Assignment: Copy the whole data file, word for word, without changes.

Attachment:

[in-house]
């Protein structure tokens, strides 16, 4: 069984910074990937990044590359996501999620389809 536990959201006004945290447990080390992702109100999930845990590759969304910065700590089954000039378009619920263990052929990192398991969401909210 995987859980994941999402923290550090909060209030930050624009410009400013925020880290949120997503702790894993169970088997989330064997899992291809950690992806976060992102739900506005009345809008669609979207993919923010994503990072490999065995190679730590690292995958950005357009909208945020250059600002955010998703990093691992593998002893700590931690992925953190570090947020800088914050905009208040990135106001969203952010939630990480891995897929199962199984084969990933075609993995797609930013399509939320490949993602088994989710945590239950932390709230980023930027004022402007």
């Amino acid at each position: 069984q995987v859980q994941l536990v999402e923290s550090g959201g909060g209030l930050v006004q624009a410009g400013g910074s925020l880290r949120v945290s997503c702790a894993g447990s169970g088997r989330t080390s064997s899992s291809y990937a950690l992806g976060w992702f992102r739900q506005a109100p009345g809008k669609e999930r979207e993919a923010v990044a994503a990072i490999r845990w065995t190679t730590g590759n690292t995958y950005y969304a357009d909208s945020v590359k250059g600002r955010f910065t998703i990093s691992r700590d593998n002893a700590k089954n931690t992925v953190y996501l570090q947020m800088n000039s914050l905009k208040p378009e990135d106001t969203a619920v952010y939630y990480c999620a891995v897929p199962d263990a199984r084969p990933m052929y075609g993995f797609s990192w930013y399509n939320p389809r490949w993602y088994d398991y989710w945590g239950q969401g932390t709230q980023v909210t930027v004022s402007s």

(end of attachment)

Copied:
[in-house]
């Protein structure tokens, strides 16, 4: 069984910074990937990044590359996501999620389809 536990959201006004945290447990080390992702109100999930845990590759969304910065700590089954000039378009619920263990052929990192398991969401909210 995987859980994941999402923290550090909060209030930050624009410009400013925020880290949120997503702790894993169970088997989330064997899992291809950690992806976060992102739900506005009345809008669609979207993919923010994503990072490999065995190679730590690292995958950005357009909208945020250059600002955010998703990093691992593998002893700590931690992925953190570090947020800088914050905009208040990135106001969203952010939630990480891995897929199962199984084969990933075609993995797609930013399509939320490949993602088994989710945590239950932390709230980023930027004022402007």
């Amino acid at each position: 069984q995987v859980q994941l536990v999402e923290s550090g959201g909060g209030l930050v006004q624009a410009g400013g910074s925020l880290r949120v945290s997503c702790a894993g447990s169970g088997r989330t080390s064997s899992s291809y990937a950690l992806g976060w992702f992102r739900q506005a109100p009345g809008k669609e999930r979207e993919a923010v990044a994503a990072i490999r845990w065995t190679t730590g590759n690292t995958y950005y969304a357009d909208s945020v590359k250059g600002r955010f910065t998703i990093s691992r700590d593998n002893a700590k089954n931690t992925v953190y996501l570090q947020m800088n000039s914050l905009k208040p378009e990135d106001t969203a619920v952010y939630y990480c999620a891995v897929p199962d263990a199984r084969p990933m052929y075609g993995f797609s990192w930013y399509n939320p389809r490949w993602y088994d398991y989710w945590g239950q969401g932390t709230q980023v909210t930027v004022s402007s």